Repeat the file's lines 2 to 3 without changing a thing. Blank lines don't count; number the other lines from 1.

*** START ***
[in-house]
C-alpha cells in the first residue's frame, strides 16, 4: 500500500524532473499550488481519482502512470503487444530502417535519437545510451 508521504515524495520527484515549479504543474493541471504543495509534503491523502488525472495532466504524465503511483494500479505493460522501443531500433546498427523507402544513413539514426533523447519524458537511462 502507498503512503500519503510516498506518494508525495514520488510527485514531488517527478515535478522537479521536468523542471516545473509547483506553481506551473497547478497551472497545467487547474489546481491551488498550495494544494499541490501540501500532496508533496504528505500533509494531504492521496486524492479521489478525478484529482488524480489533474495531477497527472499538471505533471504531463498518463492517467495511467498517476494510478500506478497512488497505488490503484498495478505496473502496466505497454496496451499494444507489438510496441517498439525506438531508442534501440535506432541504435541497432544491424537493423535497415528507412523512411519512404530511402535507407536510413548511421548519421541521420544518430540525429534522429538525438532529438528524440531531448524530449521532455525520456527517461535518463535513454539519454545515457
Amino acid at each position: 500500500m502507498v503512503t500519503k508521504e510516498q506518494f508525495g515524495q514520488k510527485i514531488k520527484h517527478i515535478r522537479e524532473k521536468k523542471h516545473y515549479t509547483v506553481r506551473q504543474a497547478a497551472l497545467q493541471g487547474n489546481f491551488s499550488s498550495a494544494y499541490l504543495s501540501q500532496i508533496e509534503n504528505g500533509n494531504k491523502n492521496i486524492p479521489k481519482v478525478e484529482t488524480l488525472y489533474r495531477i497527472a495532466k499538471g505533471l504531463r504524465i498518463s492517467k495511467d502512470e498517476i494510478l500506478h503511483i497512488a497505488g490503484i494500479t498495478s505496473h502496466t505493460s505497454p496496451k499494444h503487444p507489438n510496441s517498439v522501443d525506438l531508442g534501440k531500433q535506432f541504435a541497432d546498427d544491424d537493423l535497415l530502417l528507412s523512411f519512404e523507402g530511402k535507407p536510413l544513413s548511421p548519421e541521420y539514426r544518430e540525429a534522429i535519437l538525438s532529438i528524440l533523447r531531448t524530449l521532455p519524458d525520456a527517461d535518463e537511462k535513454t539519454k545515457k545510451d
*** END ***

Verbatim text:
C-alpha cells in the first residue's frame, strides 16, 4: 500500500524532473499550488481519482502512470503487444530502417535519437545510451 508521504515524495520527484515549479504543474493541471504543495509534503491523502488525472495532466504524465503511483494500479505493460522501443531500433546498427523507402544513413539514426533523447519524458537511462 502507498503512503500519503510516498506518494508525495514520488510527485514531488517527478515535478522537479521536468523542471516545473509547483506553481506551473497547478497551472497545467487547474489546481491551488498550495494544494499541490501540501500532496508533496504528505500533509494531504492521496486524492479521489478525478484529482488524480489533474495531477497527472499538471505533471504531463498518463492517467495511467498517476494510478500506478497512488497505488490503484498495478505496473502496466505497454496496451499494444507489438510496441517498439525506438531508442534501440535506432541504435541497432544491424537493423535497415528507412523512411519512404530511402535507407536510413548511421548519421541521420544518430540525429534522429538525438532529438528524440531531448524530449521532455525520456527517461535518463535513454539519454545515457
Amino acid at each position: 500500500m502507498v503512503t500519503k508521504e510516498q506518494f508525495g515524495q514520488k510527485i514531488k520527484h517527478i515535478r522537479e524532473k521536468k523542471h516545473y515549479t509547483v506553481r506551473q504543474a497547478a497551472l497545467q493541471g487547474n489546481f491551488s499550488s498550495a494544494y499541490l504543495s501540501q500532496i508533496e509534503n504528505g500533509n494531504k491523502n492521496i486524492p479521489k481519482v478525478e484529482t488524480l488525472y489533474r495531477i497527472a495532466k499538471g505533471l504531463r504524465i498518463s492517467k495511467d502512470e498517476i494510478l500506478h503511483i497512488a497505488g490503484i494500479t498495478s505496473h502496466t505493460s505497454p496496451k499494444h503487444p507489438n510496441s517498439v522501443d525506438l531508442g534501440k531500433q535506432f541504435a541497432d546498427d544491424d537493423l535497415l530502417l528507412s523512411f519512404e523507402g530511402k535507407p536510413l544513413s548511421p548519421e541521420y539514426r544518430e540525429a534522429i535519437l538525438s532529438i528524440l533523447r531531448t524530449l521532455p519524458d525520456a527517461d535518463e537511462k535513454t539519454k545515457k545510451d